Late last year, a bill was filed in the Florida Legislature to dissolve all of the state's 58 Soil and Water Conservation Districts.The reason? “They just don’t do that much,” says Senator Hutson.
Every year, Florida SWCDs conserve billions of gallons of water and actively fight the effects of climate change in the state, which are severe. So are they really "not doing that much?"
The SWCDs have come under intense pressure with politicians picking through the district's websites and social feeds to use as evidence to undermine the good work they do, with the implications ranging from complete dissolution of the districts to loss of control of their boards.
The original plan for SB 1078/HB 783 was to dissolve all Soil and Water Conservation Districts (SWCDs), with the state's water management systems taking over their duties.
As it stands, the bill will not immediately dissolve or consolidate all SWCDs. Rather, give the districts the opportunity to comply with a brand new set of regulations, and continue to operate, as long as they remain compliant. The new regulations will inevitably impact the structure of the districts and reduce control over day-to-day functions.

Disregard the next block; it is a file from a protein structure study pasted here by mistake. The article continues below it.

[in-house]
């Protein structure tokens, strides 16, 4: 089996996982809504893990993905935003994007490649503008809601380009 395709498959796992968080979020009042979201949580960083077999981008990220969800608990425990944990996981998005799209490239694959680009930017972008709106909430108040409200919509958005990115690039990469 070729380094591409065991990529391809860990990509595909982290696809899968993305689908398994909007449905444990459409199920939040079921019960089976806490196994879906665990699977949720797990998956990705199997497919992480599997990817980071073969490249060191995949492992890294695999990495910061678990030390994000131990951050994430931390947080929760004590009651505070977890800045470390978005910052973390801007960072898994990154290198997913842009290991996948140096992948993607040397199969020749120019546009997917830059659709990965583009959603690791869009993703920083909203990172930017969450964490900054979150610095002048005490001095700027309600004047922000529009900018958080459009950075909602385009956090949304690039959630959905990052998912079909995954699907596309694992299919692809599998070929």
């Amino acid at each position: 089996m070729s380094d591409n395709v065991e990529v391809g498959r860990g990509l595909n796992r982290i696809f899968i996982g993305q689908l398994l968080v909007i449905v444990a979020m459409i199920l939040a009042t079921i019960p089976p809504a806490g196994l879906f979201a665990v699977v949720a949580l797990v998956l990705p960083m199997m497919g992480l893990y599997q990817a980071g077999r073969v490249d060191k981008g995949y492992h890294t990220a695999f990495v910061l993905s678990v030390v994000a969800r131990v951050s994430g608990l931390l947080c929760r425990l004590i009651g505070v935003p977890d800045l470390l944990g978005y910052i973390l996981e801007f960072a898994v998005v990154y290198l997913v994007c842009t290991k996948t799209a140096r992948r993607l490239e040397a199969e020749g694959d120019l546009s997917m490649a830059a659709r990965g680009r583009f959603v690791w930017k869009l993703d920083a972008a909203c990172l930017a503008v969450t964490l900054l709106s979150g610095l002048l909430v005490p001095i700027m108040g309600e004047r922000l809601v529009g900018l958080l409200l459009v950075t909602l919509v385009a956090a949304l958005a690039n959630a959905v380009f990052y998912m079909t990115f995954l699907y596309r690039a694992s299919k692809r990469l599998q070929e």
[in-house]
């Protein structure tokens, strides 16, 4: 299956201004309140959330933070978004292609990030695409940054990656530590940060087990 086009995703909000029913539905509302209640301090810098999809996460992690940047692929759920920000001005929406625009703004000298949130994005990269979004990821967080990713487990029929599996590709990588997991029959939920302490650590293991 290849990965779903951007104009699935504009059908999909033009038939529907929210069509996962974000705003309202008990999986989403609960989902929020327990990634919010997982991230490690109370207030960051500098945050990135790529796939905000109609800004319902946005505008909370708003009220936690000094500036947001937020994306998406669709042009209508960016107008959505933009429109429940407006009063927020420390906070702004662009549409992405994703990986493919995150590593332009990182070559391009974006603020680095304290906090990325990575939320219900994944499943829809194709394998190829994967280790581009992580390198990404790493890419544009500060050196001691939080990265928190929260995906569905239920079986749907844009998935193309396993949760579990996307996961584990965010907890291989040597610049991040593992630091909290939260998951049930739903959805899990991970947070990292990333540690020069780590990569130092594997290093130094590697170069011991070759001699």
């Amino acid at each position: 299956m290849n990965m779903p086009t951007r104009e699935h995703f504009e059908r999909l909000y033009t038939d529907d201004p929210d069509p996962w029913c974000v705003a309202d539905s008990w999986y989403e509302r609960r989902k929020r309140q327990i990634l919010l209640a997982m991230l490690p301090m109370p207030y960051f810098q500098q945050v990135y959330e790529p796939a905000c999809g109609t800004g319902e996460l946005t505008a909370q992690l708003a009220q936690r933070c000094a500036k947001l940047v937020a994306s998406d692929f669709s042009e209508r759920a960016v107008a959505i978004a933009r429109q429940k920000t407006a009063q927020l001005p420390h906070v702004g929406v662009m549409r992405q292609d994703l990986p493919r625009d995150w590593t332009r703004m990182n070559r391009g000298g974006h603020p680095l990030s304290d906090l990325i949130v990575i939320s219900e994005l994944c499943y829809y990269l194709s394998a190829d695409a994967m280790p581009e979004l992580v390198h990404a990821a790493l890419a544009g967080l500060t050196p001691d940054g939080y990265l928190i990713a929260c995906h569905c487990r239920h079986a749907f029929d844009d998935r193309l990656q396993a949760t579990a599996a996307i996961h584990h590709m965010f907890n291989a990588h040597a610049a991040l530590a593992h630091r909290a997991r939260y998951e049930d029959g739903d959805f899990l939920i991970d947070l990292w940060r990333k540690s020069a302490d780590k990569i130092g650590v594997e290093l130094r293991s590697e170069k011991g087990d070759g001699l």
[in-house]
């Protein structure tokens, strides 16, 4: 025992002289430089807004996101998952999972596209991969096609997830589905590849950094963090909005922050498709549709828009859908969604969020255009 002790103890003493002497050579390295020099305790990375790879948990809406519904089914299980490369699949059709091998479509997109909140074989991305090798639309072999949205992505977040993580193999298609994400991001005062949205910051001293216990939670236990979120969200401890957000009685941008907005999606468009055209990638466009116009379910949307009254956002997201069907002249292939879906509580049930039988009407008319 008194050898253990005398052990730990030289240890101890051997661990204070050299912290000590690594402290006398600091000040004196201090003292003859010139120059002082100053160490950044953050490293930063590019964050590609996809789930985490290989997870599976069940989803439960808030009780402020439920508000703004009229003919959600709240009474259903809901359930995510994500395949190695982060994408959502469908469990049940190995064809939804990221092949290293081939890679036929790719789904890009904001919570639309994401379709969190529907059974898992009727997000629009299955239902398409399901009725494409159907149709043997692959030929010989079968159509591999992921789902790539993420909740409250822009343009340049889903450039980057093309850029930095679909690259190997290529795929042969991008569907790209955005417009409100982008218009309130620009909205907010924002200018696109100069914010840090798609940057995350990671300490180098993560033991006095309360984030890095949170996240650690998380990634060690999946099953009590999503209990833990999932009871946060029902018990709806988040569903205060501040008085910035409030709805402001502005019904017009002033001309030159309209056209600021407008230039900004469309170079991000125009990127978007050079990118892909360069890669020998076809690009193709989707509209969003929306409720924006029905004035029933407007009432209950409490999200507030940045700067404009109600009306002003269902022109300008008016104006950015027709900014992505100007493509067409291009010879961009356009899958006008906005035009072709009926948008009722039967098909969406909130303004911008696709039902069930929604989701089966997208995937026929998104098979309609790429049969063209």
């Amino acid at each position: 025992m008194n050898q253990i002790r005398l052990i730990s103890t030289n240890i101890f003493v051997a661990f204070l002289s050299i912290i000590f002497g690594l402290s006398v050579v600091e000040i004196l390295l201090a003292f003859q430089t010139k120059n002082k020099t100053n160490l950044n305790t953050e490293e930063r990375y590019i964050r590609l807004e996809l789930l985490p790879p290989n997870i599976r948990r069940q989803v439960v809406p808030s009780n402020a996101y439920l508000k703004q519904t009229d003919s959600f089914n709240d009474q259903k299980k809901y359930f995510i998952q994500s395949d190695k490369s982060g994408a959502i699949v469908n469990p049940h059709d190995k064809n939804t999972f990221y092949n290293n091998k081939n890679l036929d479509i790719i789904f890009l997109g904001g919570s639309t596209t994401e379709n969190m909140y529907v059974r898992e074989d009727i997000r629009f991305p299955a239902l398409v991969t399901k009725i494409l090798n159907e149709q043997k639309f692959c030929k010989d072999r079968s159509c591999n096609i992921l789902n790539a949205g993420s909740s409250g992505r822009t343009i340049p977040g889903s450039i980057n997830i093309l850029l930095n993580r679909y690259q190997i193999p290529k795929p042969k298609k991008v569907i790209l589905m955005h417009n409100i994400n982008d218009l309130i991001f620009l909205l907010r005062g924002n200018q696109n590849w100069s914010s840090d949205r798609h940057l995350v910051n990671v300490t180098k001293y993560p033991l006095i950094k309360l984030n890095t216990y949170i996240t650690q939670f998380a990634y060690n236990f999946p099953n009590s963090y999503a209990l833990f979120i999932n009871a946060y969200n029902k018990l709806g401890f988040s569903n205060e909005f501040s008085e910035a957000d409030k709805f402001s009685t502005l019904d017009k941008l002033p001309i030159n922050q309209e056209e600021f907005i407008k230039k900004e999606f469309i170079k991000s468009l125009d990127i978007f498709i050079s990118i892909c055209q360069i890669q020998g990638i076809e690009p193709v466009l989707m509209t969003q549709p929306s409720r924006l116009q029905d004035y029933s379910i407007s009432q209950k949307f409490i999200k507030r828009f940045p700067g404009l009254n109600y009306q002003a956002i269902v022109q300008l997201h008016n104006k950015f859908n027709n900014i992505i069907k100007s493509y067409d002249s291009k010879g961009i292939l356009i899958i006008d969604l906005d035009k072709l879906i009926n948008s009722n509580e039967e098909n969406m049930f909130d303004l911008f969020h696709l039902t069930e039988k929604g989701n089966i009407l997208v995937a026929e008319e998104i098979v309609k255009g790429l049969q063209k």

The lack of awareness about the essential services districts provide has always been a challenge, and the risk of dissolution will always exist. But there are ways to combat this and ensure your constituents know the value you bring to your community.
We often speak with folks at special districts who feel that “promoting” the district (whether via a website, social media, or other means) is unnecessary because - and this is a direct quote: “We aren’t competing with anyone.”
Nothing could be further from the truth! As we have seen in Florida, educating the public about the important work your district does is vital.
Check out our blog, "The importance of getting the positive attention your district deserves" >